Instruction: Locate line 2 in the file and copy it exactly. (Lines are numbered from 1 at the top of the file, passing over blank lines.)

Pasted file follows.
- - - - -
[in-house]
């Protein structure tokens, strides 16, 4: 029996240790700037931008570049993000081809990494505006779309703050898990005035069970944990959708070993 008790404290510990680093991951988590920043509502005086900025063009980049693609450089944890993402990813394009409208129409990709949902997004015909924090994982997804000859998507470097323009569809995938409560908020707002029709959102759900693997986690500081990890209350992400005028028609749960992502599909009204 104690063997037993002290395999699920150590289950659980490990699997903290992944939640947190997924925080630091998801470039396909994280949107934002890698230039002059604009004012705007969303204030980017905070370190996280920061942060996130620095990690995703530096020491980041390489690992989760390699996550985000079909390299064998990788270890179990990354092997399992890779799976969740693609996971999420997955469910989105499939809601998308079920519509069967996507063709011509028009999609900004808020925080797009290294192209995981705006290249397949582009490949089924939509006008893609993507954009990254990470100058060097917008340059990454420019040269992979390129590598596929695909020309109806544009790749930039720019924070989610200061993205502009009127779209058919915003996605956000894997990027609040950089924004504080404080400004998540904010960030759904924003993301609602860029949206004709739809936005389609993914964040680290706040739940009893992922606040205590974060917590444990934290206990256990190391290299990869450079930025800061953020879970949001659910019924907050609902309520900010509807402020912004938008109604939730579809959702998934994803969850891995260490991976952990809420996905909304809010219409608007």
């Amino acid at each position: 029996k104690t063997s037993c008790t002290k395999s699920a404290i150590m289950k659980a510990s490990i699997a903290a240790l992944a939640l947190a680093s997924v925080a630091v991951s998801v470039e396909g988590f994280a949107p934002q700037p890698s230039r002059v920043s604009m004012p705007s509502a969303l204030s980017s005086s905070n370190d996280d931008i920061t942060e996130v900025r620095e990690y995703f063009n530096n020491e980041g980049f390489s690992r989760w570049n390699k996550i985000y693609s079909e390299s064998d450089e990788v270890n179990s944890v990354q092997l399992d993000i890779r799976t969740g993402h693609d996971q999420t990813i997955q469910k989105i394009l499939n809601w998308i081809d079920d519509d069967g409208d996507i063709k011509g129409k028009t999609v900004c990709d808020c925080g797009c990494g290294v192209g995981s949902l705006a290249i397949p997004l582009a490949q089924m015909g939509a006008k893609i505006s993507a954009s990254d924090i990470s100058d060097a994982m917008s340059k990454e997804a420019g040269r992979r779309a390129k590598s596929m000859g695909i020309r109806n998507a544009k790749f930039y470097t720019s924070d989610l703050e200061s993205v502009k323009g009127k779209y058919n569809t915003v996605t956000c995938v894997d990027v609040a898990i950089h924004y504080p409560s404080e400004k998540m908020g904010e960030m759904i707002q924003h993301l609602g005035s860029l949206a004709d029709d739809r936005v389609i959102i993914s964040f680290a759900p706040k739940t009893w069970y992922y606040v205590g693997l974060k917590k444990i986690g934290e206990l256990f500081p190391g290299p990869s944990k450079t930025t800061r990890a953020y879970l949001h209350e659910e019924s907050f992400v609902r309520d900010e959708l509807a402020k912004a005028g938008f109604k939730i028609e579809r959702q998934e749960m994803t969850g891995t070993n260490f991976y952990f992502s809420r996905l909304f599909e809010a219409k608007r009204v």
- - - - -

């Protein structure tokens, strides 16, 4: 029996240790700037931008570049993000081809990494505006779309703050898990005035069970944990959708070993 008790404290510990680093991951988590920043509502005086900025063009980049693609450089944890993402990813394009409208129409990709949902997004015909924090994982997804000859998507470097323009569809995938409560908020707002029709959102759900693997986690500081990890209350992400005028028609749960992502599909009204 104690063997037993002290395999699920150590289950659980490990699997903290992944939640947190997924925080630091998801470039396909994280949107934002890698230039002059604009004012705007969303204030980017905070370190996280920061942060996130620095990690995703530096020491980041390489690992989760390699996550985000079909390299064998990788270890179990990354092997399992890779799976969740693609996971999420997955469910989105499939809601998308079920519509069967996507063709011509028009999609900004808020925080797009290294192209995981705006290249397949582009490949089924939509006008893609993507954009990254990470100058060097917008340059990454420019040269992979390129590598596929695909020309109806544009790749930039720019924070989610200061993205502009009127779209058919915003996605956000894997990027609040950089924004504080404080400004998540904010960030759904924003993301609602860029949206004709739809936005389609993914964040680290706040739940009893992922606040205590974060917590444990934290206990256990190391290299990869450079930025800061953020879970949001659910019924907050609902309520900010509807402020912004938008109604939730579809959702998934994803969850891995260490991976952990809420996905909304809010219409608007």